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George Elsey's 'Unplanned Life'

Dec 28, 2005 (Morning Edition)

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George McKee Elsey quietly witnessed and participated in the making of American history as an aide to two presidents. Now 88, he has told his story in An Unplanned Life. Elsey writes about working in war and peace under Franklin Roosevelt and Harry Truman.

Elsey started out as a young U.S. Naval Reserve officer working for Roosevelt in the Map Room — the White House communications and intelligence operation. He handled Roosevelt's cabled exchanges with Winston Churchill, Joseph Stalin, and Chiang Kai-shek. When Truman took office, Elsey ended up decoding and delivering the report to the president that the atomic bomb had been dropped on Japan.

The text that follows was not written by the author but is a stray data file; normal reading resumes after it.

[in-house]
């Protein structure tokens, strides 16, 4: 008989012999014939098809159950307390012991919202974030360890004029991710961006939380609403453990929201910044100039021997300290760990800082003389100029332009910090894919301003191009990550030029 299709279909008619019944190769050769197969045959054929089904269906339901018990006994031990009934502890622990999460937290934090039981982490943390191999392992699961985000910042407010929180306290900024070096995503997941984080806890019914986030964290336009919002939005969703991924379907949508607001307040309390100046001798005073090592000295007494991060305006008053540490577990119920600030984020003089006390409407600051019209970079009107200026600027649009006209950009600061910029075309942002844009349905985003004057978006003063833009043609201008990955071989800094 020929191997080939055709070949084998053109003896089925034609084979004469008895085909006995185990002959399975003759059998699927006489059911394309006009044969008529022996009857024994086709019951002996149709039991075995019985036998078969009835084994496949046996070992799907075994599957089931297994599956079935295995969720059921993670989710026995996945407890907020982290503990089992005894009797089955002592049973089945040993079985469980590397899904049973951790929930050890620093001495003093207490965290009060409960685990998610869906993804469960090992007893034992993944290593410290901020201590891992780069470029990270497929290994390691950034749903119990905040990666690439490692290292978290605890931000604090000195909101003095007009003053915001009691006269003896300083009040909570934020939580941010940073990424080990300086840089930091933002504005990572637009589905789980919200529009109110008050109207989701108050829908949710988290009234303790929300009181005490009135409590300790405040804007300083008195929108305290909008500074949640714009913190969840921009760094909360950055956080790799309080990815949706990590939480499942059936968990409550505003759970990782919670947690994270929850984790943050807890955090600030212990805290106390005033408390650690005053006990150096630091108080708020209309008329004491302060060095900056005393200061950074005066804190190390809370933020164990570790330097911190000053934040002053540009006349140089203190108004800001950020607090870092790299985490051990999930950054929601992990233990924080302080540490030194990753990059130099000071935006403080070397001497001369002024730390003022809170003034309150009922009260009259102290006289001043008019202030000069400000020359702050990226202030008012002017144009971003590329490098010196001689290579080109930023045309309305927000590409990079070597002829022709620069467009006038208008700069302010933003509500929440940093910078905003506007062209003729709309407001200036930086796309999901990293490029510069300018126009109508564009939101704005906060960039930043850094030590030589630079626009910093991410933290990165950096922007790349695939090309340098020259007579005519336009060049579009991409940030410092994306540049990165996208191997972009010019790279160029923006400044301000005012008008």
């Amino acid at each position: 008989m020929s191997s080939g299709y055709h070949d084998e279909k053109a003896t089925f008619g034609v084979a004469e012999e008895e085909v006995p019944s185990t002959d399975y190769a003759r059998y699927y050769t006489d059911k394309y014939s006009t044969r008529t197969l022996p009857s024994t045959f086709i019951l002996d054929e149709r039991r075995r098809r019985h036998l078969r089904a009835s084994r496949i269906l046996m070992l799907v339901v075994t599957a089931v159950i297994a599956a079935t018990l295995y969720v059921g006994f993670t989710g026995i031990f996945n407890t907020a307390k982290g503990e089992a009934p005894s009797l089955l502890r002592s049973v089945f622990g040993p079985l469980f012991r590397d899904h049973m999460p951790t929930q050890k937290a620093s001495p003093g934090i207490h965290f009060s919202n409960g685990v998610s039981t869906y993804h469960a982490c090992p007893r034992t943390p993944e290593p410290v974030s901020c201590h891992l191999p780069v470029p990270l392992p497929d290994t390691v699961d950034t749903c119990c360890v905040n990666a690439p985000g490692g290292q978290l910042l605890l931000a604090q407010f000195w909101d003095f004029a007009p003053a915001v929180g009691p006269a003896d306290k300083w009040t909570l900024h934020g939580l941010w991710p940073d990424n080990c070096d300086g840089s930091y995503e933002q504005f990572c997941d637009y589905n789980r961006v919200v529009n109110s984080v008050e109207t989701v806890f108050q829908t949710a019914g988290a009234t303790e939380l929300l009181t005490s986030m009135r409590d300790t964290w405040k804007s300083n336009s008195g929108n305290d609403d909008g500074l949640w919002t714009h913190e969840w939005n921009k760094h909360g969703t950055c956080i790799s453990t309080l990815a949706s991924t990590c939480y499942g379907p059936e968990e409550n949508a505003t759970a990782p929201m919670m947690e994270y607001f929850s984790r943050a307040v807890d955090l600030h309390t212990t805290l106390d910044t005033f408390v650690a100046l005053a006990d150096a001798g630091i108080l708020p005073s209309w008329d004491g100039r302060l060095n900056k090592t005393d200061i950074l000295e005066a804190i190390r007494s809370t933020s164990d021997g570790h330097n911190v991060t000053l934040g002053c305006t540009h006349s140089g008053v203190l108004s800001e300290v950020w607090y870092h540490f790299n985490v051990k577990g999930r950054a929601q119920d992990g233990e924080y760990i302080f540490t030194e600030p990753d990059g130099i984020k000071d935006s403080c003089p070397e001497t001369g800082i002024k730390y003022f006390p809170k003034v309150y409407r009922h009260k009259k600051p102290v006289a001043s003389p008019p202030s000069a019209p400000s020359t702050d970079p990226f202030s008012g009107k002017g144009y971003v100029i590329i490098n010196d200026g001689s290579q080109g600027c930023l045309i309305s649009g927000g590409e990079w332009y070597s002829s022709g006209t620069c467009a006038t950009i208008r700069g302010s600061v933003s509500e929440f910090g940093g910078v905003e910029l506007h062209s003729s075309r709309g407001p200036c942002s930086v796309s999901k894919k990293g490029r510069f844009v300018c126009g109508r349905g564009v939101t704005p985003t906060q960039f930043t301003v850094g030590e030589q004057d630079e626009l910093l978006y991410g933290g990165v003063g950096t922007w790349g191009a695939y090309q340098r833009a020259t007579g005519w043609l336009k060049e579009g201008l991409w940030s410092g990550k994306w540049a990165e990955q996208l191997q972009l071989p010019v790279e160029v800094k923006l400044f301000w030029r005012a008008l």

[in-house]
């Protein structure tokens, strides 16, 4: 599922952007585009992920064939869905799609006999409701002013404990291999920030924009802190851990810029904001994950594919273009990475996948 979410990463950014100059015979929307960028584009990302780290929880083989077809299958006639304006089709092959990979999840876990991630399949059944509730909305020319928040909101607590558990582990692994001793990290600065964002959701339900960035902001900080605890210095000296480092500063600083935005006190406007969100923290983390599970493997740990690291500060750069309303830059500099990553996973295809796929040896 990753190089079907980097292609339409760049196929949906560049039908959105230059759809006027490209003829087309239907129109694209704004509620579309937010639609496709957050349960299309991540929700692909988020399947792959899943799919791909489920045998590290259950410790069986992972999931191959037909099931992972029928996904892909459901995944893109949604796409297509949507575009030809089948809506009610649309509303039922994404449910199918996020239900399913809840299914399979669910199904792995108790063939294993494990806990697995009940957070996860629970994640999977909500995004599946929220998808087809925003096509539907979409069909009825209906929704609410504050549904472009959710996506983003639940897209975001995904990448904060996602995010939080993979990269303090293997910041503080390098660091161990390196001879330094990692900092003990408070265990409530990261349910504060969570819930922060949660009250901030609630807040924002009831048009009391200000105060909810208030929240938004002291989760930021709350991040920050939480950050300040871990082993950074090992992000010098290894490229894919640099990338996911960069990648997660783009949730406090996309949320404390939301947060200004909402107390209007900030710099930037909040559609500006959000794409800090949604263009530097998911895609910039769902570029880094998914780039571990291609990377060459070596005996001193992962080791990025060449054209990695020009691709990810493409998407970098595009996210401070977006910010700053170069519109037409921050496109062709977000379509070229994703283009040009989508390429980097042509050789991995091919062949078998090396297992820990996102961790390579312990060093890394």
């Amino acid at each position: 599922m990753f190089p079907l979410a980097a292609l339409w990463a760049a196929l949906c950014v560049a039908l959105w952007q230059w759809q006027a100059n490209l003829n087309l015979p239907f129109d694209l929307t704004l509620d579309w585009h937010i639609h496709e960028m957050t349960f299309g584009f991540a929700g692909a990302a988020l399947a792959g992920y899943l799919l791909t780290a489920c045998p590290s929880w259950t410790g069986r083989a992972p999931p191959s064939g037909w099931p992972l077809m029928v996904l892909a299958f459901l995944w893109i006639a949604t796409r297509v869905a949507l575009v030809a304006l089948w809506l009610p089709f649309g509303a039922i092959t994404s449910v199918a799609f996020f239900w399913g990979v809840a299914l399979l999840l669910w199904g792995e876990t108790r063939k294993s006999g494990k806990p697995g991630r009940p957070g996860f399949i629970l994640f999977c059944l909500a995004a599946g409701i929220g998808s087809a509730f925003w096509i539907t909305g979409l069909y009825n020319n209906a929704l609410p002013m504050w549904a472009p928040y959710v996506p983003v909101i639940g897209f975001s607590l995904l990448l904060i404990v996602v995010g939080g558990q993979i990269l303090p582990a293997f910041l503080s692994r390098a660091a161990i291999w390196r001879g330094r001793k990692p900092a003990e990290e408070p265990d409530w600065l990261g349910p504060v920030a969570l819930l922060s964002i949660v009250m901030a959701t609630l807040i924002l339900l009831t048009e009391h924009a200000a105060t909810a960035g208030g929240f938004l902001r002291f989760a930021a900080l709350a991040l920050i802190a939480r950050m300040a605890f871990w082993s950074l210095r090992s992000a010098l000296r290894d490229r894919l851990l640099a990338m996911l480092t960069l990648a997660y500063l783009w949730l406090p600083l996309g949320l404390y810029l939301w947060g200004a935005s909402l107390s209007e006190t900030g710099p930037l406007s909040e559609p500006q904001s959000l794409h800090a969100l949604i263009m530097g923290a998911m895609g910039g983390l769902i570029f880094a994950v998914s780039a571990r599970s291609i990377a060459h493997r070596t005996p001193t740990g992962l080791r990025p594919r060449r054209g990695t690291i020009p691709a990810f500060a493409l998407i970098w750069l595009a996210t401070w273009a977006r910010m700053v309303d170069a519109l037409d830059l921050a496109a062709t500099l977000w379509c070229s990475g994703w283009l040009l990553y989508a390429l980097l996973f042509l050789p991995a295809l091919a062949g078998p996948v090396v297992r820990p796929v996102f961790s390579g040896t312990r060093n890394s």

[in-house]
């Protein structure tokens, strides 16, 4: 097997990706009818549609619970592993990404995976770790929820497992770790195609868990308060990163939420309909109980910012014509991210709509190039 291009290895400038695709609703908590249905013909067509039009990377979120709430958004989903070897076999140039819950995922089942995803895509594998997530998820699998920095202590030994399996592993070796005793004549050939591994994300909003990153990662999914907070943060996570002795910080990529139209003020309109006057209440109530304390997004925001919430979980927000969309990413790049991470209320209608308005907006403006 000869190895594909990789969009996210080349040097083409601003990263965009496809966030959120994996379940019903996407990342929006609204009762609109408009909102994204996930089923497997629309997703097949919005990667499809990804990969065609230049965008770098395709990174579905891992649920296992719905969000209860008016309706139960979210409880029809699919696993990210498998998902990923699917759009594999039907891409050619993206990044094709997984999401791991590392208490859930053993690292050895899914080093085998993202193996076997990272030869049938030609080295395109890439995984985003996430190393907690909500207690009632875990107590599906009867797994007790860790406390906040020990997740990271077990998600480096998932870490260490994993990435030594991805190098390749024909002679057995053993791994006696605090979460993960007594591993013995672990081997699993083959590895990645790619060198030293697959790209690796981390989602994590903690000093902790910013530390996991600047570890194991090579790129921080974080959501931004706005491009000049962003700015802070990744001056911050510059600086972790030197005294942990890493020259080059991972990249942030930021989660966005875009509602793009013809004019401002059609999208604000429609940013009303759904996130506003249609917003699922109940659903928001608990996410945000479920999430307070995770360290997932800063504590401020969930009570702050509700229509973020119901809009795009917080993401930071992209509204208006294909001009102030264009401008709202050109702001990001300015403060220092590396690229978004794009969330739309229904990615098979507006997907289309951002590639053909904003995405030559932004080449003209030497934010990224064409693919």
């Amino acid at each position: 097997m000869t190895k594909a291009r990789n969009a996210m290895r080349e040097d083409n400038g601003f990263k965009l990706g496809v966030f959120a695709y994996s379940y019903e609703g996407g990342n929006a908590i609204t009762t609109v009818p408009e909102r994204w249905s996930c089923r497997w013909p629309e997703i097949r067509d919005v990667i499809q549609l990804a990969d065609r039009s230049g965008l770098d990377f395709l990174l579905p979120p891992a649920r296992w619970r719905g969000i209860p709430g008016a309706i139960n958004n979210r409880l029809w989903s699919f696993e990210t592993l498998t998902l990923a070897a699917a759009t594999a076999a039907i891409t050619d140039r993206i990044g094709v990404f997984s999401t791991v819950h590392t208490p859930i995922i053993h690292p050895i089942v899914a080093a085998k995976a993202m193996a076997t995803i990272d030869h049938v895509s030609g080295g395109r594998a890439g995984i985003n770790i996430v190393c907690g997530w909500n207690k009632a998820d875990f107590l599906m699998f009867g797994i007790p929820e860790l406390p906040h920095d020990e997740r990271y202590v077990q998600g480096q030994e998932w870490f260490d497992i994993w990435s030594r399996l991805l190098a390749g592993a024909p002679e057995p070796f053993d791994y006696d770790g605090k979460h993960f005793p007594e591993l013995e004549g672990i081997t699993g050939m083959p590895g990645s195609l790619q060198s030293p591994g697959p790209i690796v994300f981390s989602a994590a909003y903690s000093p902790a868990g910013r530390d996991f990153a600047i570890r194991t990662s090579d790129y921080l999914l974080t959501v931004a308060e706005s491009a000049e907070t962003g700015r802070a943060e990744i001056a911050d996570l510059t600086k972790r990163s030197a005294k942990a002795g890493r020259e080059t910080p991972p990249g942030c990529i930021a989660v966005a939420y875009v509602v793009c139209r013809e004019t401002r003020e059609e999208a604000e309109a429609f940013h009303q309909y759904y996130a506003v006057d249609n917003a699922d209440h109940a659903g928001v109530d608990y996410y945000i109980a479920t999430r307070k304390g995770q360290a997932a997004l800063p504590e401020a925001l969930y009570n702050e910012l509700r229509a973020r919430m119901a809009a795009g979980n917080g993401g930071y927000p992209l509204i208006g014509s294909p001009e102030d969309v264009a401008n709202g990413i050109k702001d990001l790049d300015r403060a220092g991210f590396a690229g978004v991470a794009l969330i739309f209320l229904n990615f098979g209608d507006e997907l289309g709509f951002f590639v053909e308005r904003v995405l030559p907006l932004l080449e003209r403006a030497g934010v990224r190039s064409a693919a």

Elsey was more than just a go-between. He briefed and advised the men he served. Eventually he became a trusted civilian aide to President Truman.

After his long and eventful career in government was over, Elsey went on to serve as president of the American Red Cross.

As another intstallment of The Long View series of conversations, Steve Inskeep talks with Elsey about the the life he's lived, and the lessons he's learned.

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